PAINTED POST | Trains carrying a million gallons of water a day for gas drilling in Pennsylvania are running out of Painted Post again, but opponents have taken their case to the state’s highest court.
The trains have been running from a filling station at the old foundry site in Painted Post for more than a month, said Painted Post Mayor Roz Crozier. The operation had been halted for a year due to an ongoing legal fight.
A lawsuit was filed in June 2012 - shortly after the project was approved - by environmental groups Sierra Club, People for a Healthy Environment and Coalition to Protect New York, along with five local residents. They were concerned about the impact of the water withdrawals on the Corning aquifer, and of the trains running through the village.
A state Supreme Court judge ruled in March 2013 that the village’s state-required environmental review was not done properly, and voided both the water sale agreement and the lease deal for the property upon which the water loading station was built.
The village and Shell appealed in May 2013 to the state Supreme Court’s Appellate Division, Fourth Department, located in Rochester. A panel of judges ruled in April that the plaintiffs lacked legal standing, and overturned the previous ruling.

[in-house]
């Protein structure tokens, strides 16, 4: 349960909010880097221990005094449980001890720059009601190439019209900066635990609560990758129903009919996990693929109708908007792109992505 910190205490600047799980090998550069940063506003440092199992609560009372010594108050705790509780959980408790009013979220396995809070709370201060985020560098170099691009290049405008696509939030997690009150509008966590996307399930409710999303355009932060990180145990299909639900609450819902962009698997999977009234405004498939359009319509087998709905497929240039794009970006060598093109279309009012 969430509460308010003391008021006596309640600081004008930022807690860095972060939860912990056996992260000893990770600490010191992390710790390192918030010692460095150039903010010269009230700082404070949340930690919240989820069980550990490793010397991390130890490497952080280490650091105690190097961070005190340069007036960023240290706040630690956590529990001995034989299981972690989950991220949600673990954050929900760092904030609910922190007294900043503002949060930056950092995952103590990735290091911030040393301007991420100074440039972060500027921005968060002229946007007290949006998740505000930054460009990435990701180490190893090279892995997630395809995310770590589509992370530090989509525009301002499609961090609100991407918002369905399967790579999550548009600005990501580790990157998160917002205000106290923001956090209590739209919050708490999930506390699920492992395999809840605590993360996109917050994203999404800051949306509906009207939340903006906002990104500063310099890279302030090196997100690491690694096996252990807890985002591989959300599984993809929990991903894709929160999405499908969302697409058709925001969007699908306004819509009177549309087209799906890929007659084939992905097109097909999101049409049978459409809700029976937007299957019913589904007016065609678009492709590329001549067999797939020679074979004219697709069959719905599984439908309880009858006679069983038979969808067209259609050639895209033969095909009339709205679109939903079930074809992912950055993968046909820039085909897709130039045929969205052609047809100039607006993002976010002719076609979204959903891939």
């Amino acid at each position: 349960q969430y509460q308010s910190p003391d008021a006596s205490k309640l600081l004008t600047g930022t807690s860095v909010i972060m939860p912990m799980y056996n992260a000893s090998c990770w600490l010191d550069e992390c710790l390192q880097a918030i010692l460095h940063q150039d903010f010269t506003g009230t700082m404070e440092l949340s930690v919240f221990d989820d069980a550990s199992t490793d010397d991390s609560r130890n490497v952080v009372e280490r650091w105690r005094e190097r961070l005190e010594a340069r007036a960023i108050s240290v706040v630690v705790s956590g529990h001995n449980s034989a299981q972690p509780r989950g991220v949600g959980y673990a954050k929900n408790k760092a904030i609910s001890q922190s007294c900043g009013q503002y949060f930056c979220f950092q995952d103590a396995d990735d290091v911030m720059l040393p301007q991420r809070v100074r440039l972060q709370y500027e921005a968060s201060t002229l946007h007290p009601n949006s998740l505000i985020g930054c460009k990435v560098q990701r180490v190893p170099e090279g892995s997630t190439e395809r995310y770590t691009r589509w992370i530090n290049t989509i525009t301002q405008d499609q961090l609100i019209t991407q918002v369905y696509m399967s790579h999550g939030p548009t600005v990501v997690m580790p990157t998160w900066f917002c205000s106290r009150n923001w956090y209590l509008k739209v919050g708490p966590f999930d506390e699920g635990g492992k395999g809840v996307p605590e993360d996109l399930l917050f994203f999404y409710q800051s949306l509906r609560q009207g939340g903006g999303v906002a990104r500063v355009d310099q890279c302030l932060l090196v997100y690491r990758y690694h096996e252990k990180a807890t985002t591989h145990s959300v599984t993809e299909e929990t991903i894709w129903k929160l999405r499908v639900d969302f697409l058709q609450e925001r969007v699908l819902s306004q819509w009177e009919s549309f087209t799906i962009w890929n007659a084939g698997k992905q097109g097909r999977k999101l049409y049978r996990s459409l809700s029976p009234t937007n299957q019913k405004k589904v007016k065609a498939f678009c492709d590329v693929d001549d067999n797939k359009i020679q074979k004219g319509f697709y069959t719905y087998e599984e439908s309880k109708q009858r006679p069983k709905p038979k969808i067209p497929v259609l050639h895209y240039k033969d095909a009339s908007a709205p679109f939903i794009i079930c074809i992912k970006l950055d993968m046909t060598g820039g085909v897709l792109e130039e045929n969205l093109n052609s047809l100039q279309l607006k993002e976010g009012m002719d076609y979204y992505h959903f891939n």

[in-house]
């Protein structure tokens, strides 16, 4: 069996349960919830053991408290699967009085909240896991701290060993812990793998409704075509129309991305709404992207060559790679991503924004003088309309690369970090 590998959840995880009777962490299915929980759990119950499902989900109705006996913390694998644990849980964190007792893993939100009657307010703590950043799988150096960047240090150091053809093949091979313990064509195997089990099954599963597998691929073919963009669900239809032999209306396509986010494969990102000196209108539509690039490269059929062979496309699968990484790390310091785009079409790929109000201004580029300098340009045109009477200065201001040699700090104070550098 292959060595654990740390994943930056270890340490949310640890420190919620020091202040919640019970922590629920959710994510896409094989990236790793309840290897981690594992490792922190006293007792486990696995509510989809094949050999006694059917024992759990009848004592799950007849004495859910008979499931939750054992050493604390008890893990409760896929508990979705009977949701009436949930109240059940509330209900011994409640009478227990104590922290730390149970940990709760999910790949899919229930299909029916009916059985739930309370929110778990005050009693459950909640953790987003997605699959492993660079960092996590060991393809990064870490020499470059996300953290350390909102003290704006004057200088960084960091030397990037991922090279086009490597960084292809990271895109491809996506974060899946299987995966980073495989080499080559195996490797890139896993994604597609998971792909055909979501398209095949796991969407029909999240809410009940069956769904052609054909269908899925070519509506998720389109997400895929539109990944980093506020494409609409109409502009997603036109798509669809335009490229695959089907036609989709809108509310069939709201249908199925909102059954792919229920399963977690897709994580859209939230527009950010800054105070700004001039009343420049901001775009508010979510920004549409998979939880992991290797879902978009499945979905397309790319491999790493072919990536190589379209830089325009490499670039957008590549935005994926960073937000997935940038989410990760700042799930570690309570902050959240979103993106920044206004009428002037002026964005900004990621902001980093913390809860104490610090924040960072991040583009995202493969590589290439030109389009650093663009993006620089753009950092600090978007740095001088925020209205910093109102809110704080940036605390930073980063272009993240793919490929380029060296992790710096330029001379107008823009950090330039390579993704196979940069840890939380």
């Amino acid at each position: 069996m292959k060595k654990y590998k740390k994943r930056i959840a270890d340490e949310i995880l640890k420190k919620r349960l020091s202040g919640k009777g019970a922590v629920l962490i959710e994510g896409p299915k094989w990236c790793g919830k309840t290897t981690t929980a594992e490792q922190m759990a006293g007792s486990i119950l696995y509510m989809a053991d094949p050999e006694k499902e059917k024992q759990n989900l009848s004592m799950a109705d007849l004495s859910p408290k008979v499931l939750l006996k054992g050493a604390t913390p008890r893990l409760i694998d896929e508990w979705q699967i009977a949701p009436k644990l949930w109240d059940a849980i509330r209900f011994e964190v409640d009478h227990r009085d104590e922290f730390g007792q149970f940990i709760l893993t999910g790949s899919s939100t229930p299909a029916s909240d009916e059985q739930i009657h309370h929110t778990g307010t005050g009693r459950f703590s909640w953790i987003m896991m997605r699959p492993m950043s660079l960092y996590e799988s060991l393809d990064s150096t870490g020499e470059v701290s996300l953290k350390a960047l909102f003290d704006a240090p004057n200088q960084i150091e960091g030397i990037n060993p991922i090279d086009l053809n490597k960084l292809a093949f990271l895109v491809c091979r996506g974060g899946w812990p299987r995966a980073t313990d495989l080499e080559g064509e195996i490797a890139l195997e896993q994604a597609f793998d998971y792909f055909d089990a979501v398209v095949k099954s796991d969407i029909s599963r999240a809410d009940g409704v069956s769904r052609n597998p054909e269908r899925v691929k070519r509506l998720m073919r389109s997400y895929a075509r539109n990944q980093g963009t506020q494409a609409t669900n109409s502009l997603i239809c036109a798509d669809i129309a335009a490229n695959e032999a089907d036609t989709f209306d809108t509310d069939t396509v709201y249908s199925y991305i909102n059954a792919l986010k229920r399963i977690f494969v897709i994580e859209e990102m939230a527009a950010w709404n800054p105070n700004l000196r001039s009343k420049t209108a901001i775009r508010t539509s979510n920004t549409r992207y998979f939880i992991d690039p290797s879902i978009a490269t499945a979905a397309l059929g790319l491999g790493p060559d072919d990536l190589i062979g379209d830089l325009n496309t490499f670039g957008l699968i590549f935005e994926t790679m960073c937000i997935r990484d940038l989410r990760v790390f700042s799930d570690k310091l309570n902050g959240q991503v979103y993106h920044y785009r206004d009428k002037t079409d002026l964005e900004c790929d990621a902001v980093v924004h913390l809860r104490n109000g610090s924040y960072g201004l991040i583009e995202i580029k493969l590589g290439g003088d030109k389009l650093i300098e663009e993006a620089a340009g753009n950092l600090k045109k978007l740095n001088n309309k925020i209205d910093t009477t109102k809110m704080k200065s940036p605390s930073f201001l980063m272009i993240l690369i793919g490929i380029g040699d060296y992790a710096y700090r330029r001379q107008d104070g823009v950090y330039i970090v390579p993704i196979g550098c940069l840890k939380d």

That cleared the way for Painted Post to resume selling water to SWEPI LP, a Shell Oil subsidiary, for shale gas drilling operations in Pennsylvania. The water is drawn from village wells at a loading station built in 2012 at the old foundry site, loaded onto tankers and shipped on the Wellsboro & Corning Railroad.
Under a five-year water sale agreement, Painted Post can sell up to one million gallons of water per day. The deal guarantees the village $3.2 million, and could be worth around $4 million annually if the maximum is sold.
Crozier says he plans to use the proceeds from the water sales - up to $4 million per year - as the matching share on state grants to upgrade the village’s aging water and sewer systems, while simultaneously upgrading streets after the pipes beneath are replaced.
However, opponents recently filed the documents asking for the state’s highest court - the Court of Appeals in Albany - to hear the case, said Rachel Treichler, a Hammondsport attorney and Sierra Club member who is assisting with the lawsuit.
Attorneys for SWEPI LP and the village filed their response last week.
Now, both sides must wait for the Court of Appeals - which is very selective - to decide if it will hear the case.
“The Court of Appeals takes about seven percent of the cases that are appealed to it, so in that respect, our odds are not very good,” Treichler said. “But we think the issues that this case presents are very significant.”
Opponents argue the Corning aquifer is a vital resource for a large area, not just Painted Post, and fear that long-term bulk withdrawals could deplete the aquifer and affect water quality. They say the water should be used locally and not shipped out of state for drilling operations.
The Town of Erwin has been selling water for drilling for years.
The withdrawals are regulated by the Susquehanna River Basin Commission, and can be shut down during a drought.